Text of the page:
It takes a lot to see our preferred way of being.
A lot rides on camouflaging it from those who’d sabotage us. Well, at least in Third Dimensionality.
But that would be our conditioning – to be somewhat guarded about revealing or discussing our preferred way of being.
We talk about it as our comfort zone, our game (as in being put off our game), our style, the way we be with things.
As it gets busier for us, the mere pace of things can put us off our game or threaten to drag us away from our preferred way of being.
I notice it getting busier in my life on every front. And every step I take in any direction seems to promise more stress, more involvements, more promises right now. I’ll have to master how to be with these situations because this is just the tip of the iceberg.
I feel like I’m in compression. Going down into the deep.
My preferred way of being is that … I was about to list it and I realized that almost anyone could say the same thing … I see myself as tolerant, not easily rattled, courageous, etc.
Of course, I’m not. I’m easily rattled. And if you listened to the judgments that knock around in my head on a simple bus ride home, you’d start to smell a constructed self.
It’s exactly that it is a constructed facade, and not a very convincing one, that should alert me to the necessity of letting it go in the face of a busier pace of life rather than trying to hold on. Why hold on to my preferences, opinions, desires, if I’ve chosen to work on building Nova Earth? Can one not predict it will get incredibly busy? Is that not like being dragged over a corduroy road?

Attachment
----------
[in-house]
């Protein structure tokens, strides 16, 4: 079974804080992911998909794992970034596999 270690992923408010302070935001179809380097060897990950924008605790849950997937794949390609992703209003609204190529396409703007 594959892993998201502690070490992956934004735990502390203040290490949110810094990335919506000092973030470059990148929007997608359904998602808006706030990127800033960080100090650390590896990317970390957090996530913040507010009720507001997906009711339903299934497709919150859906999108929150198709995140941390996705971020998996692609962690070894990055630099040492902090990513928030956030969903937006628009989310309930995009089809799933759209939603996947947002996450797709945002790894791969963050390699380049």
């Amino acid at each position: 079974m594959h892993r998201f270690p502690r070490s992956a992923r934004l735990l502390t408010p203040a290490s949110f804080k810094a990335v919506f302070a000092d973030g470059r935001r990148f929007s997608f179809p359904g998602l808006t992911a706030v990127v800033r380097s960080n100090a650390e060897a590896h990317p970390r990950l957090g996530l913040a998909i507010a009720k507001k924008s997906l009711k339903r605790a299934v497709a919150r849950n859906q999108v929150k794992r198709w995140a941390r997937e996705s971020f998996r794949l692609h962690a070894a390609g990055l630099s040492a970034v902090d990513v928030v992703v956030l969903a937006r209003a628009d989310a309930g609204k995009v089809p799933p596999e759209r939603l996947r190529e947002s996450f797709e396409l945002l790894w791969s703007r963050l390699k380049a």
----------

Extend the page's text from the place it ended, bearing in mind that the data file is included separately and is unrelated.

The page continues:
If I’m to master change, I can’t be holding on to my preferences. Each one of them is an anchor sunk deep in the sea floor.
The masters told us about these situations. Sosan talked about letting go of all preferences. (1) We’re in a land without footholds, as St. John of the Cross described it. (2) Karma yogis say that the sevak, or one who serves, should be detached in all things. Let go, let go, let go is the recurring message.
A master of change is beginning to look like a master of letting go. It’s that or go insane.
I think that many people, in practicing leadership, crash on these rocks: They want what they want, not what they get. But masters of change will need to want what they get, in order to stay sane and unstressed for the sake of the work.
Anyone can step off the carousel at any point when they’ve simply had enough. It’s really a matter between us and ourselves whether we stay on the carousel or not. Those that stay on, I think, besides being committed, will have to have mastered change.
(1) “The Great Way is effortless
For those who live in choiceless awareness.
To choose without preferences
is to be clear.” (Sosan, The Book of Nothing. A Song of Enlightenment. Kansas City: Andrews McMeel, 2002, 16.)
(2) “Without a foothold you must seek Him out.” St. John of the Cross in Kieran Kavanaugh and Otilio Rodriguez, trans. Complete Works of St. John of the Cross. Washington: Institute of Carmelite Studies, 1973, 89.